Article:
Tag Archives: Consulting

Hollywood and the Future of Work

Stephen Kasriel the CEO of Upwork just wrote an article in Fast Company called "Why the Future of Work will Look a lot like Hollywood."   I agree wholeheartedly and in fact wrote a similar piece years ago on the movie model. I pointed out that It is no surprise, that  in the business analog, the first players  to become independent were the stars,  just like in the movie model. Back in 1988  ( before the internet...ouch!) it took me no time to build up a strong network of consultants numbering in the 1000s.  Independent expertise of the most credentialed sort  has been around for decades, well before the advent of what people typically think of as the gig economy,  i.e. the uber drivers or free-lance workers on the  Upwork platform. It's the stars, the highly accomplished independent consultants and interim managers,  who wanted to to take control of their careers and make choices about how they would use their talents.

 

But there are two salient  but potentially related differences  between the movie world and the high end of the gig economy.  The first is that no one seems to take issue with the movie model.  The fact that talents of all sorts, from cinematographers to actors to musicians, come together for a one year gig  to make a movie and then disband is not derided as a dangerous model. This gig economy is accepted for what it is - the best way to complete a large scale cinematic project. However the other key difference is the fact that  Hollywood is a land of unions. The  writers, composers, actors and directors are all in a union or guild.  Additionally, the agents who represent them are also union members.  Is it this labor affiliation that spares the movie model from criticism?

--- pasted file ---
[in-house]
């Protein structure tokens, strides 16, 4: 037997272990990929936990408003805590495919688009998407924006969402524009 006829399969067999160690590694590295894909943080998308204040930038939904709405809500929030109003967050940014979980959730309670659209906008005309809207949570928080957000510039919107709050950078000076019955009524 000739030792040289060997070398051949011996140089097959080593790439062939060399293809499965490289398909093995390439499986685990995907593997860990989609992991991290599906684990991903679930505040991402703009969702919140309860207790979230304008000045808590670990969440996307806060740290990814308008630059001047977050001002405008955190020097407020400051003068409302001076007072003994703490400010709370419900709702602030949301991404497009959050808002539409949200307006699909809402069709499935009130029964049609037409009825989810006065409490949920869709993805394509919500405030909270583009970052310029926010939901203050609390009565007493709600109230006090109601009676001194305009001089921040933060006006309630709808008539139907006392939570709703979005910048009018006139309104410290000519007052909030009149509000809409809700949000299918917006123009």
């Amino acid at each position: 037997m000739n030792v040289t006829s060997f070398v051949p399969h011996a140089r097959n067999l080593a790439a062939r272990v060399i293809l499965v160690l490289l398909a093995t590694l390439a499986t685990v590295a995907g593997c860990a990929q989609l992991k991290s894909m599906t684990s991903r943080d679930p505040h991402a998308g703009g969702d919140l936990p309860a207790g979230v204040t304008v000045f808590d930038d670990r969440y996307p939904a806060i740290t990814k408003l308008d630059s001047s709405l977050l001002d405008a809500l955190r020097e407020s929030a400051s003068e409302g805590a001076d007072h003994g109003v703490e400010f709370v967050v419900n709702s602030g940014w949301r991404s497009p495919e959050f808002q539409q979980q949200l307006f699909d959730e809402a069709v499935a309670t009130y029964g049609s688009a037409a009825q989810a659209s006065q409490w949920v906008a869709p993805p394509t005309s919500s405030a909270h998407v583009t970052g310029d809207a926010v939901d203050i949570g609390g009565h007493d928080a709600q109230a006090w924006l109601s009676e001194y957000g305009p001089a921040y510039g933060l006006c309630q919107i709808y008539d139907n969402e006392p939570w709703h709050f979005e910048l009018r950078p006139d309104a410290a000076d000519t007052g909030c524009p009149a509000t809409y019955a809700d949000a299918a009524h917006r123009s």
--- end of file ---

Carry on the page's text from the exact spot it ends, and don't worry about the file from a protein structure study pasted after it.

Just today, the AFL CIO declared that gig workers should be employees.  They implied but did not suggest outright that therefore they should be union employees.

I can't speak to the low level roles in the gig economy, but I can speak to those who represent the most skilled, the consultants who have gone independent by choice.  One once told me she never wanted to be an employee ever again.  I will extrapolate that she wouldn't want a union card either...